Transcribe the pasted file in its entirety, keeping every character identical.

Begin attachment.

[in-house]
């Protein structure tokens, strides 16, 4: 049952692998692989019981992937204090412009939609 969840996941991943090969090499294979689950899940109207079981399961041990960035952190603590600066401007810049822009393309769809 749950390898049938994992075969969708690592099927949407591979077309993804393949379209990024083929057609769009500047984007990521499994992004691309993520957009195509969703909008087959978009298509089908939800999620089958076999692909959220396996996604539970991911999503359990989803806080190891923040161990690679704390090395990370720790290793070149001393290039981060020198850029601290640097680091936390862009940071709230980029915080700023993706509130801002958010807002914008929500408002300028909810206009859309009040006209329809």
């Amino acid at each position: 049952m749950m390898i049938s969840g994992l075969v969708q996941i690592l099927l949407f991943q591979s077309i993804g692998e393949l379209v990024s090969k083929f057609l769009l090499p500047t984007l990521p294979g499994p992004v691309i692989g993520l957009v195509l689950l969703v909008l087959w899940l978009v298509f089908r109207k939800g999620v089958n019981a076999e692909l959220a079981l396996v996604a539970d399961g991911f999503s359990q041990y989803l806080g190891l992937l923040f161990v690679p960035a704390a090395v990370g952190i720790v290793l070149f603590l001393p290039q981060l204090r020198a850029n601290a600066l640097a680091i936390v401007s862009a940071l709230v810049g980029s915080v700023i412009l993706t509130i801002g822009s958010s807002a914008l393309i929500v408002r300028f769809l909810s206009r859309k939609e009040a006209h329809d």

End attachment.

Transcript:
[in-house]
């Protein structure tokens, strides 16, 4: 049952692998692989019981992937204090412009939609 969840996941991943090969090499294979689950899940109207079981399961041990960035952190603590600066401007810049822009393309769809 749950390898049938994992075969969708690592099927949407591979077309993804393949379209990024083929057609769009500047984007990521499994992004691309993520957009195509969703909008087959978009298509089908939800999620089958076999692909959220396996996604539970991911999503359990989803806080190891923040161990690679704390090395990370720790290793070149001393290039981060020198850029601290640097680091936390862009940071709230980029915080700023993706509130801002958010807002914008929500408002300028909810206009859309009040006209329809």
């Amino acid at each position: 049952m749950m390898i049938s969840g994992l075969v969708q996941i690592l099927l949407f991943q591979s077309i993804g692998e393949l379209v990024s090969k083929f057609l769009l090499p500047t984007l990521p294979g499994p992004v691309i692989g993520l957009v195509l689950l969703v909008l087959w899940l978009v298509f089908r109207k939800g999620v089958n019981a076999e692909l959220a079981l396996v996604a539970d399961g991911f999503s359990q041990y989803l806080g190891l992937l923040f161990v690679p960035a704390a090395v990370g952190i720790v290793l070149f603590l001393p290039q981060l204090r020198a850029n601290a600066l640097a680091i936390v401007s862009a940071l709230v810049g980029s915080v700023i412009l993706t509130i801002g822009s958010s807002a914008l393309i929500v408002r300028f769809l909810s206009r859309k939609e009040a006209h329809d």